It is no secret that from October 2012, every employer, starting with the largest by payroll size, will have to automatically enrol eligible workers into a qualifying workplace pension.
The rules, set out in the Pensions Act 2008, are designed to get up to eight million workers who are not currently saving, or are not saving enough, into a pension to start investing with financial assistance from their employer and the taxman.
The larger employers have had it on their radar for a while, but in my experience, many smaller employers that have never had a pension scheme do not know what is going to hit them. In the first place there will have to be a lot of education to employees who have never invested in a pension in their lives. According to the government between 8 and 10 million of them, depending on which surveys you look at.
To me that seems like an awful lot of investment in education that will have to take place in a short time, especially when you consider nine out of ten current defined contribution members cannot name the funds their contributions are invested in, according to research from Standard Life. I must admit this is certainly the case in my personal experience.
Bearing in mind that people will have to take ownership for the investments that they will look to provide for them in retirement, I find this slightly alarming as those that are pension scheme members generally shy away from making active decisions on funds.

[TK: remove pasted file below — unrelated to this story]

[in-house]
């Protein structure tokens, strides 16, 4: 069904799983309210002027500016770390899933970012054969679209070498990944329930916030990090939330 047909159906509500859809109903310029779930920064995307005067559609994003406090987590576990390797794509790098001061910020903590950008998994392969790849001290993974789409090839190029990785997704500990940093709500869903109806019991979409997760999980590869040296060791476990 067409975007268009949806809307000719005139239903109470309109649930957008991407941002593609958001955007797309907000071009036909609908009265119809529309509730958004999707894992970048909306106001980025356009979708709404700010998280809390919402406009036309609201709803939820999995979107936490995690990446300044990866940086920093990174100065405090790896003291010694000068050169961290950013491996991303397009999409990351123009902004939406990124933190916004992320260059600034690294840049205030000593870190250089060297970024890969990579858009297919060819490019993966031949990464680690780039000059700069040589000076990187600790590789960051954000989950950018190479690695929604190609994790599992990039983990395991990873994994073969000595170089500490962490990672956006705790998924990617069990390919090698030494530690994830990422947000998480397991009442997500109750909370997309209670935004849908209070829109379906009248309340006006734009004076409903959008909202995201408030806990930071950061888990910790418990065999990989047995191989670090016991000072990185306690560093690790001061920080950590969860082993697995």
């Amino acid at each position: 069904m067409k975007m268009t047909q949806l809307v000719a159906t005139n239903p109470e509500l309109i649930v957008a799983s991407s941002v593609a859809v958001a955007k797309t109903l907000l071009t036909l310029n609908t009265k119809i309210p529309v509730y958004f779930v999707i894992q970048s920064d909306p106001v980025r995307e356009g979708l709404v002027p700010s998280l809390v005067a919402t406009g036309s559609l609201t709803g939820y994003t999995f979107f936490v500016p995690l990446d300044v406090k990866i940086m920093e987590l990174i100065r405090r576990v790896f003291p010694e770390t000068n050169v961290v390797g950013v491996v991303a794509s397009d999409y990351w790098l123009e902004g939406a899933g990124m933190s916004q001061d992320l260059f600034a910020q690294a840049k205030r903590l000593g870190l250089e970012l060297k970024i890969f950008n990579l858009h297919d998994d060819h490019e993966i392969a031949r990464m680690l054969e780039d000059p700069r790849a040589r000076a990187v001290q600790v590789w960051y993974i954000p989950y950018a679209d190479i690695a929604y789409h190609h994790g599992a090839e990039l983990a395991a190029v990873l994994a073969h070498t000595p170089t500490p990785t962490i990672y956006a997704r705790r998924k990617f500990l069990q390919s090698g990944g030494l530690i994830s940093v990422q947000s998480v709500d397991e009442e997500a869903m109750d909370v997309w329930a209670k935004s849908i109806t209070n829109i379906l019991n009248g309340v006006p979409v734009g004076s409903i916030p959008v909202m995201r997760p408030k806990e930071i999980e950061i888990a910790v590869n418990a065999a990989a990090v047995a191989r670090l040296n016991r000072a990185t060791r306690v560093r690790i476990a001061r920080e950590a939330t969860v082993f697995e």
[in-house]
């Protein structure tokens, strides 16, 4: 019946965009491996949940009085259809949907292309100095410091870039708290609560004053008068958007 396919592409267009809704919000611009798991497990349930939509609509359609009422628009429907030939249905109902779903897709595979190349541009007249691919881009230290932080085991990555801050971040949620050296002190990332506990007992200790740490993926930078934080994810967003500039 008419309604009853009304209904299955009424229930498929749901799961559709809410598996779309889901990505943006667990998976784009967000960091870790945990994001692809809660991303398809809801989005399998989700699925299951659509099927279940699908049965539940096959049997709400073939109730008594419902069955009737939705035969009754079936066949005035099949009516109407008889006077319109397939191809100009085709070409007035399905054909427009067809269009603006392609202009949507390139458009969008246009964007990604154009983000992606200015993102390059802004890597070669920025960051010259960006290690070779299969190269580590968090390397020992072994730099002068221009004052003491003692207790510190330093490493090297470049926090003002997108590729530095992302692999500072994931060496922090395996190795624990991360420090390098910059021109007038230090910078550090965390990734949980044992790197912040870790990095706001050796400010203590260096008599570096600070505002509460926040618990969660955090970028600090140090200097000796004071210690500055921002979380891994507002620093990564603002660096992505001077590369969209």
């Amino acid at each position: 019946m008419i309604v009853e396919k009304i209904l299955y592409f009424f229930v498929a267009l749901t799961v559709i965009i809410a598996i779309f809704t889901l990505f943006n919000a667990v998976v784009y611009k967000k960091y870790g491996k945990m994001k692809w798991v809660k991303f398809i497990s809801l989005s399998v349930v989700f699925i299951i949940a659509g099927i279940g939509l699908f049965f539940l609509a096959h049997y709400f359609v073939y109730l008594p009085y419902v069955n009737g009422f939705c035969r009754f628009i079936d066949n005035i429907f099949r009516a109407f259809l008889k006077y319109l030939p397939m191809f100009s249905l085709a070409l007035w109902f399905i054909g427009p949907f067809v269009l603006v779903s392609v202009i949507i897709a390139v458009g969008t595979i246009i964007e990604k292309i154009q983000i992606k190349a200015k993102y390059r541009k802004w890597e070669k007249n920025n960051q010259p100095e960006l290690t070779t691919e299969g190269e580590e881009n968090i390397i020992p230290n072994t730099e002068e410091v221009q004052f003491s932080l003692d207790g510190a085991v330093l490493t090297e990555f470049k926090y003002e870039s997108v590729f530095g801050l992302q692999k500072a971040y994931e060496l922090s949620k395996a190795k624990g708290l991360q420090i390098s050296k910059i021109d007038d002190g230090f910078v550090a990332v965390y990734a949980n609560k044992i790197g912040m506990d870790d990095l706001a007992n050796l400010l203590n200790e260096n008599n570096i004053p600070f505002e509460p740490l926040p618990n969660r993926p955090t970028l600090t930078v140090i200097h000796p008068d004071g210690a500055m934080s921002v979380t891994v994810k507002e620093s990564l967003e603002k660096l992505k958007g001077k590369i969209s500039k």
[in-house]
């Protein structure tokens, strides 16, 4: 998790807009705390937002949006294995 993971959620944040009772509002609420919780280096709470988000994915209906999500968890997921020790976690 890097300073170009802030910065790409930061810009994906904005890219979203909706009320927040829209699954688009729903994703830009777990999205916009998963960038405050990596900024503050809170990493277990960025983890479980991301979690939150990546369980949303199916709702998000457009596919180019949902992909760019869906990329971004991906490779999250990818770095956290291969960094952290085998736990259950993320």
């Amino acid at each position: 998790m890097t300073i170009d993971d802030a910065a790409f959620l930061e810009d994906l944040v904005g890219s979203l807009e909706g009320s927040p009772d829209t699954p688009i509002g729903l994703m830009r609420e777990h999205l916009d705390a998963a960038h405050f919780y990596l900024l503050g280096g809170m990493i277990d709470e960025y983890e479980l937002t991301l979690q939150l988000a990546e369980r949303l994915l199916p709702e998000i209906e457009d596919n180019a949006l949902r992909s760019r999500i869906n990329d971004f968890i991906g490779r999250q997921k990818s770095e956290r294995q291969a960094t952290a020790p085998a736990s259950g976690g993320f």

Understandably, the majority of people are not familiar with the pension funds in which they invest. Communication on the whole has not been the pensions industry strong point, which is something that needs to be addressed when you consider that fund selection plays such a key role in determining how much, is received in retirement.
However, tools providing information and engaging savers with their investment decisions are improving and employers and trustees have to ensure the default fund strategy provided is sufficiently dynamic to engage the full range of members.
Auto-enrolment presents a fantastic opportunity to get people engaged in their long-term savings. It is vitally important that people take independent investment advice. If this new wave of pension savers ends up in investment funds that are not suitable for their individual needs, and they don't review their investment choices regularly, there will be problems down the line.